Smith, who performed the show live over many years across the United States and internationally, gives a breathtaking exhibition of talent and stamina. He moves in the lights like a man trapped in a tai chi routine, slowly, from the balls of his feet to his heels, turning, shifting his weight, yet always maintaining a balance that offsets the rage and anguish and frustration the piece expresses. Rodney King is not easy to watch but it may spark important conversations about the way the deck can be stacked against those who start out in life burdened with disadvantages stemming from living in poor neighborhoods, where bad schools and high drop-out rates and economic hardship combine to limit job opportunities, thus fostering illegal activities that invite contact with law enforcement. Smith opens with rage and seeming disrespect. "F--k Rodney King!" is the first sentence, a quote from the Willie D. rap song, which was a push-back against King's attempt to stop the rioting that began after the white policemen who beat him were acquitted by a white jury. "Can we all get along?" he said, asking the rioters to stop. This feels like one of the few missteps in the piece as a generation has grown up since King made that almost saintly request to stop meeting violence with violence. There's a good chance that only older viewers will know why the black community might be angry with King.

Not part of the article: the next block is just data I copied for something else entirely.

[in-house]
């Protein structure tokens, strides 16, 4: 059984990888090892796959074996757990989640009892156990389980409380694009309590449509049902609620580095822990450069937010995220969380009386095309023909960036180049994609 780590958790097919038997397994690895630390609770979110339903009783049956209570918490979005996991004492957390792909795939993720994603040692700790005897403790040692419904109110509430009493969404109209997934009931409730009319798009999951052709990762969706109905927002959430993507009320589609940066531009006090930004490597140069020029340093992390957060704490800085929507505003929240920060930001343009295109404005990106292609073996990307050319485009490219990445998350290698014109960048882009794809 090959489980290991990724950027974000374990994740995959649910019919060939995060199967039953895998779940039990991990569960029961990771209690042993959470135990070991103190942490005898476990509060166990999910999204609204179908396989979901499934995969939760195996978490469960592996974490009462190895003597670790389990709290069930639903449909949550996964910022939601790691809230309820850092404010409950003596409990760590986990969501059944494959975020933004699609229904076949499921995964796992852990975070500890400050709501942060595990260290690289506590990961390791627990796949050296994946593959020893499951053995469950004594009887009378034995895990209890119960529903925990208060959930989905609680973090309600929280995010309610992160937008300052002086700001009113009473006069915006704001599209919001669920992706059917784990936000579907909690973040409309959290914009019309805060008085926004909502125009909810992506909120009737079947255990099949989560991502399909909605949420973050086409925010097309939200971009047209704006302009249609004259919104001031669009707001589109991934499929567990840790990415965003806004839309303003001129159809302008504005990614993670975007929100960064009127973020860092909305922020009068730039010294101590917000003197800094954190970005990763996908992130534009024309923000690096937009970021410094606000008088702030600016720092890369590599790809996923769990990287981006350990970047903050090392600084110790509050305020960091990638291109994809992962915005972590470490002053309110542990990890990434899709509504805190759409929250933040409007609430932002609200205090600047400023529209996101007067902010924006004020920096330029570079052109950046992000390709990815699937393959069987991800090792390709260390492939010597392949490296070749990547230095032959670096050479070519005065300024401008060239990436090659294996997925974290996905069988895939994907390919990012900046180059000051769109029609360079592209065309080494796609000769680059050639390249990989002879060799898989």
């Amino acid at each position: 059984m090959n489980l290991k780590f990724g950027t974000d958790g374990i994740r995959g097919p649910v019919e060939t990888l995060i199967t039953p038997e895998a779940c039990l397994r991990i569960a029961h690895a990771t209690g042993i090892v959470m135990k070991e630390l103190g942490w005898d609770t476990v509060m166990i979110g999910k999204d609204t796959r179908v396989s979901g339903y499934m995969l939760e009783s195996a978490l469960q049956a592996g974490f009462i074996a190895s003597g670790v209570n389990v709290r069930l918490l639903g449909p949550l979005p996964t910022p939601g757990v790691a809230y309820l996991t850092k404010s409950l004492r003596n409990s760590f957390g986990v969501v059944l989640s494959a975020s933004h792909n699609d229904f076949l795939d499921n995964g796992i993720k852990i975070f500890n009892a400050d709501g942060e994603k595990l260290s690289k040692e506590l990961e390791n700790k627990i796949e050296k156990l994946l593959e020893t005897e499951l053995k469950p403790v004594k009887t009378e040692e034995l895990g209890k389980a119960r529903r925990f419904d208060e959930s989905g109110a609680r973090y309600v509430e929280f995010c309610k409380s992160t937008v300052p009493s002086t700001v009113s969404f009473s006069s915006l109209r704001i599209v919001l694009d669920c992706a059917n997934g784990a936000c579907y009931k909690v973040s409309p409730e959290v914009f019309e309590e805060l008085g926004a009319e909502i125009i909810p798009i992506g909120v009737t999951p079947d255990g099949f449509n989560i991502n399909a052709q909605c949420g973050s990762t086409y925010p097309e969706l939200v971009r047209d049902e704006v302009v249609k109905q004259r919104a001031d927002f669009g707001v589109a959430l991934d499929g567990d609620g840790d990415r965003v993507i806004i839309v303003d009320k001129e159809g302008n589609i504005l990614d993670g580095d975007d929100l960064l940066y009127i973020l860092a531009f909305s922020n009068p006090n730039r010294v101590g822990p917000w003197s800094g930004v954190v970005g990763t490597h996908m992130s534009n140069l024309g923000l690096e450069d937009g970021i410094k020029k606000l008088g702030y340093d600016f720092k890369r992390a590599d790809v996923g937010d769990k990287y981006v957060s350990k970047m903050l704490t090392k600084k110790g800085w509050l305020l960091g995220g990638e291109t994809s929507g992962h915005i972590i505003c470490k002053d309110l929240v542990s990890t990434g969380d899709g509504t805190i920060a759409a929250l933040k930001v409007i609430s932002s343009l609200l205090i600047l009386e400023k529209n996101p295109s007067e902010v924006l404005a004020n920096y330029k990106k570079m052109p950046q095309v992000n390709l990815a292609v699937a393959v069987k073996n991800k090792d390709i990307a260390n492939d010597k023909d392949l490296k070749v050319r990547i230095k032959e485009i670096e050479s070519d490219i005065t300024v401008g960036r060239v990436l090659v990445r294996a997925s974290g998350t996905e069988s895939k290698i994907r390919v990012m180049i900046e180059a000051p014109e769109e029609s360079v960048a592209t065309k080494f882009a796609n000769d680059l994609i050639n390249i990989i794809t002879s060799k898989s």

But the piece sharply underscores parallels between King's run-in with the police and similar clashes between the police and black citizens that continue to cast a shadow on race relations to this day. Smith's musings suggest a Black Lives Movement wouldn't be necessary if black lives had improved much since King's day. Smith's stories of injustice are numerous, enraging, and disheartening. A 15-year-old black girl enters a store to buy juice and ends up shot in the back of the head by the shopkeeper. The shooter is convicted by a jury that recommends stiff punishment but the judge reduces the sentence to five years of probation, a fine, and 400 hours of community service. Smith takes that moment to highlight the "400 years of community service" black people rendered in building this country as slaves. King was unquestionably an oppressed black man but, Smith seems to say, he was also just a guy who had a life, and it's also that story Smith wants to tell.